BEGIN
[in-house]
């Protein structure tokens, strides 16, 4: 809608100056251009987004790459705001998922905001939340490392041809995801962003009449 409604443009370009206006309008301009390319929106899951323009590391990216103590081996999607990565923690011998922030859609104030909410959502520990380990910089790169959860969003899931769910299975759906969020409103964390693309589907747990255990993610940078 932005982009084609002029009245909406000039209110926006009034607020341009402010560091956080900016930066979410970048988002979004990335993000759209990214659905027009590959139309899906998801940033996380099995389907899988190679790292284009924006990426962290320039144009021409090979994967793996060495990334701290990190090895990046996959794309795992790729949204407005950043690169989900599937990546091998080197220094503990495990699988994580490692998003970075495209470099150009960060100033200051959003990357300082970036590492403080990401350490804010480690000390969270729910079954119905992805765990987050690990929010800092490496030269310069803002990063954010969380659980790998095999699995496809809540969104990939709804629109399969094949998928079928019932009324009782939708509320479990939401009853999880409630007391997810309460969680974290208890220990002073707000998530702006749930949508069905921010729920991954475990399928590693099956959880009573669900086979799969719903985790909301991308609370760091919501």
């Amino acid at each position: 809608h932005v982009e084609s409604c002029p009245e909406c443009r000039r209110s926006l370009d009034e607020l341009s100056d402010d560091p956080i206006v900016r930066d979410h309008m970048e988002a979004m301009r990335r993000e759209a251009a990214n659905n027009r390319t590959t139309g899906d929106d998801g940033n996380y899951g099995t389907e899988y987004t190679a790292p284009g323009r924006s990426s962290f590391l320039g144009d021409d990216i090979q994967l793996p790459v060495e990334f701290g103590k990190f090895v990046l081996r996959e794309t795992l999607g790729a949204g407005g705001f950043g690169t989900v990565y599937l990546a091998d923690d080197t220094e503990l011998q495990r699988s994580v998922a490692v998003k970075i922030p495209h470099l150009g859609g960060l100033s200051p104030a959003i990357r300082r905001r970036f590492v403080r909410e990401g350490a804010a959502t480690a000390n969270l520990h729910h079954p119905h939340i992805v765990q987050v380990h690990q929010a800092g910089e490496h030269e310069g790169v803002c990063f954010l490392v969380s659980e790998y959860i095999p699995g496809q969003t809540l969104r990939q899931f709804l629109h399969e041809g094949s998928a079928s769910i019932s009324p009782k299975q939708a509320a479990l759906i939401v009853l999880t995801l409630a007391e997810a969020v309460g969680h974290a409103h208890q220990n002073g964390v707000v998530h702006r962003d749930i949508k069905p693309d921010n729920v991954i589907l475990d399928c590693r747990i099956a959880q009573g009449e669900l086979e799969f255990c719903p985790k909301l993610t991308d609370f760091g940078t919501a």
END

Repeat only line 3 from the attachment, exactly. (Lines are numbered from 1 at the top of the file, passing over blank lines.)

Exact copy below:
């Amino acid at each position: 809608h932005v982009e084609s409604c002029p009245e909406c443009r000039r209110s926006l370009d009034e607020l341009s100056d402010d560091p956080i206006v900016r930066d979410h309008m970048e988002a979004m301009r990335r993000e759209a251009a990214n659905n027009r390319t590959t139309g899906d929106d998801g940033n996380y899951g099995t389907e899988y987004t190679a790292p284009g323009r924006s990426s962290f590391l320039g144009d021409d990216i090979q994967l793996p790459v060495e990334f701290g103590k990190f090895v990046l081996r996959e794309t795992l999607g790729a949204g407005g705001f950043g690169t989900v990565y599937l990546a091998d923690d080197t220094e503990l011998q495990r699988s994580v998922a490692v998003k970075i922030p495209h470099l150009g859609g960060l100033s200051p104030a959003i990357r300082r905001r970036f590492v403080r909410e990401g350490a804010a959502t480690a000390n969270l520990h729910h079954p119905h939340i992805v765990q987050v380990h690990q929010a800092g910089e490496h030269e310069g790169v803002c990063f954010l490392v969380s659980e790998y959860i095999p699995g496809q969003t809540l969104r990939q899931f709804l629109h399969e041809g094949s998928a079928s769910i019932s009324p009782k299975q939708a509320a479990l759906i939401v009853l999880t995801l409630a007391e997810a969020v309460g969680h974290a409103h208890q220990n002073g964390v707000v998530h702006r962003d749930i949508k069905p693309d921010n729920v991954i589907l475990d399928c590693r747990i099956a959880q009573g009449e669900l086979e799969f255990c719903p985790k909301l993610t991308d609370f760091g940078t919501a």